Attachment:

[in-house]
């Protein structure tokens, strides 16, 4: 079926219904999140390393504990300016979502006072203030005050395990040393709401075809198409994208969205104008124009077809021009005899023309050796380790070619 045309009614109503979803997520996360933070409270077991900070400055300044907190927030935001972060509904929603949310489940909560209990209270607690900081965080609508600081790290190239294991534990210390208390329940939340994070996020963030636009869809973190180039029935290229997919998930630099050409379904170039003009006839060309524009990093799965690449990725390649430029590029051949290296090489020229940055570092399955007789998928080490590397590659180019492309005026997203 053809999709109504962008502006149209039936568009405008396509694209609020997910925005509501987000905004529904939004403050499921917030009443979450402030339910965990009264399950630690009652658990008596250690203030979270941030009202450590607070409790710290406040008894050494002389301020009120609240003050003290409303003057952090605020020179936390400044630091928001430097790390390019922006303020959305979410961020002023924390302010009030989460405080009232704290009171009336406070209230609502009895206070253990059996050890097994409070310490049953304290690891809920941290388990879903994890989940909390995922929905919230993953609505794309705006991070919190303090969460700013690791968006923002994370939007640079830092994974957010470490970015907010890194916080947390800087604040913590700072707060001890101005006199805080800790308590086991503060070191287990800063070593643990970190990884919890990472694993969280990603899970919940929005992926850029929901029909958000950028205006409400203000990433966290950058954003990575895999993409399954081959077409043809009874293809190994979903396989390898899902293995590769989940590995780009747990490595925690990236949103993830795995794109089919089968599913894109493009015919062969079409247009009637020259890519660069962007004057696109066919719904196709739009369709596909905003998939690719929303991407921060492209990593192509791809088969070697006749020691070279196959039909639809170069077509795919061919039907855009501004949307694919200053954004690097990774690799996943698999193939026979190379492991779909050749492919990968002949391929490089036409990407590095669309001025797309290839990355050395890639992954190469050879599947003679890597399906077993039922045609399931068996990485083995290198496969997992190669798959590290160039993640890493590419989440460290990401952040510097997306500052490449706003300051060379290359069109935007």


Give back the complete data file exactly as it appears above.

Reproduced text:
[in-house]
């Protein structure tokens, strides 16, 4: 079926219904999140390393504990300016979502006072203030005050395990040393709401075809198409994208969205104008124009077809021009005899023309050796380790070619 045309009614109503979803997520996360933070409270077991900070400055300044907190927030935001972060509904929603949310489940909560209990209270607690900081965080609508600081790290190239294991534990210390208390329940939340994070996020963030636009869809973190180039029935290229997919998930630099050409379904170039003009006839060309524009990093799965690449990725390649430029590029051949290296090489020229940055570092399955007789998928080490590397590659180019492309005026997203 053809999709109504962008502006149209039936568009405008396509694209609020997910925005509501987000905004529904939004403050499921917030009443979450402030339910965990009264399950630690009652658990008596250690203030979270941030009202450590607070409790710290406040008894050494002389301020009120609240003050003290409303003057952090605020020179936390400044630091928001430097790390390019922006303020959305979410961020002023924390302010009030989460405080009232704290009171009336406070209230609502009895206070253990059996050890097994409070310490049953304290690891809920941290388990879903994890989940909390995922929905919230993953609505794309705006991070919190303090969460700013690791968006923002994370939007640079830092994974957010470490970015907010890194916080947390800087604040913590700072707060001890101005006199805080800790308590086991503060070191287990800063070593643990970190990884919890990472694993969280990603899970919940929005992926850029929901029909958000950028205006409400203000990433966290950058954003990575895999993409399954081959077409043809009874293809190994979903396989390898899902293995590769989940590995780009747990490595925690990236949103993830795995794109089919089968599913894109493009015919062969079409247009009637020259890519660069962007004057696109066919719904196709739009369709596909905003998939690719929303991407921060492209990593192509791809088969070697006749020691070279196959039909639809170069077509795919061919039907855009501004949307694919200053954004690097990774690799996943698999193939026979190379492991779909050749492919990968002949391929490089036409990407590095669309001025797309290839990355050395890639992954190469050879599947003679890597399906077993039922045609399931068996990485083995290198496969997992190669798959590290160039993640890493590419989440460290990401952040510097997306500052490449706003300051060379290359069109935007």